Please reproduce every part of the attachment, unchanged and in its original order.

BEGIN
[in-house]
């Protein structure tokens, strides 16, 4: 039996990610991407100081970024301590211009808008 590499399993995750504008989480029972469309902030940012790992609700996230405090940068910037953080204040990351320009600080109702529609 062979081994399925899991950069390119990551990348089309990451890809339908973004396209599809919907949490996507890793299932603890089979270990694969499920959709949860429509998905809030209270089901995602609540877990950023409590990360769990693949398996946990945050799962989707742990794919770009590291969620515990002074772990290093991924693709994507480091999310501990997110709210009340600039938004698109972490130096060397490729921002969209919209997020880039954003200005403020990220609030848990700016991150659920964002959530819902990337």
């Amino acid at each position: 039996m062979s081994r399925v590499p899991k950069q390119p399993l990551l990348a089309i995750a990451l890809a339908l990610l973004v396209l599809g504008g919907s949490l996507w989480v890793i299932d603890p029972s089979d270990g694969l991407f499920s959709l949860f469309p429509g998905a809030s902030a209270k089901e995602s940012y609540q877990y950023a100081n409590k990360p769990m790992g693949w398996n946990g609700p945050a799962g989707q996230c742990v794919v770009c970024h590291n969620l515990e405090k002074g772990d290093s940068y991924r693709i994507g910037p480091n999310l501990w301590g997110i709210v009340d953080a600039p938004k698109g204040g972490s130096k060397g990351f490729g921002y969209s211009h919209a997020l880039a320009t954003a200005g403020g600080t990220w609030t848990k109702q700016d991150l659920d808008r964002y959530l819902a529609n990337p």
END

[in-house]
């Protein structure tokens, strides 16, 4: 039996990610991407100081970024301590211009808008 590499399993995750504008989480029972469309902030940012790992609700996230405090940068910037953080204040990351320009600080109702529609 062979081994399925899991950069390119990551990348089309990451890809339908973004396209599809919907949490996507890793299932603890089979270990694969499920959709949860429509998905809030209270089901995602609540877990950023409590990360769990693949398996946990945050799962989707742990794919770009590291969620515990002074772990290093991924693709994507480091999310501990997110709210009340600039938004698109972490130096060397490729921002969209919209997020880039954003200005403020990220609030848990700016991150659920964002959530819902990337």
């Amino acid at each position: 039996m062979s081994r399925v590499p899991k950069q390119p399993l990551l990348a089309i995750a990451l890809a339908l990610l973004v396209l599809g504008g919907s949490l996507w989480v890793i299932d603890p029972s089979d270990g694969l991407f499920s959709l949860f469309p429509g998905a809030s902030a209270k089901e995602s940012y609540q877990y950023a100081n409590k990360p769990m790992g693949w398996n946990g609700p945050a799962g989707q996230c742990v794919v770009c970024h590291n969620l515990e405090k002074g772990d290093s940068y991924r693709i994507g910037p480091n999310l501990w301590g997110i709210v009340d953080a600039p938004k698109g204040g972490s130096k060397g990351f490729g921002y969209s211009h919209a997020l880039a320009t954003a200005g403020g600080t990220w609030t848990k109702q700016d991150l659920d808008r964002y959530l819902a529609n990337p």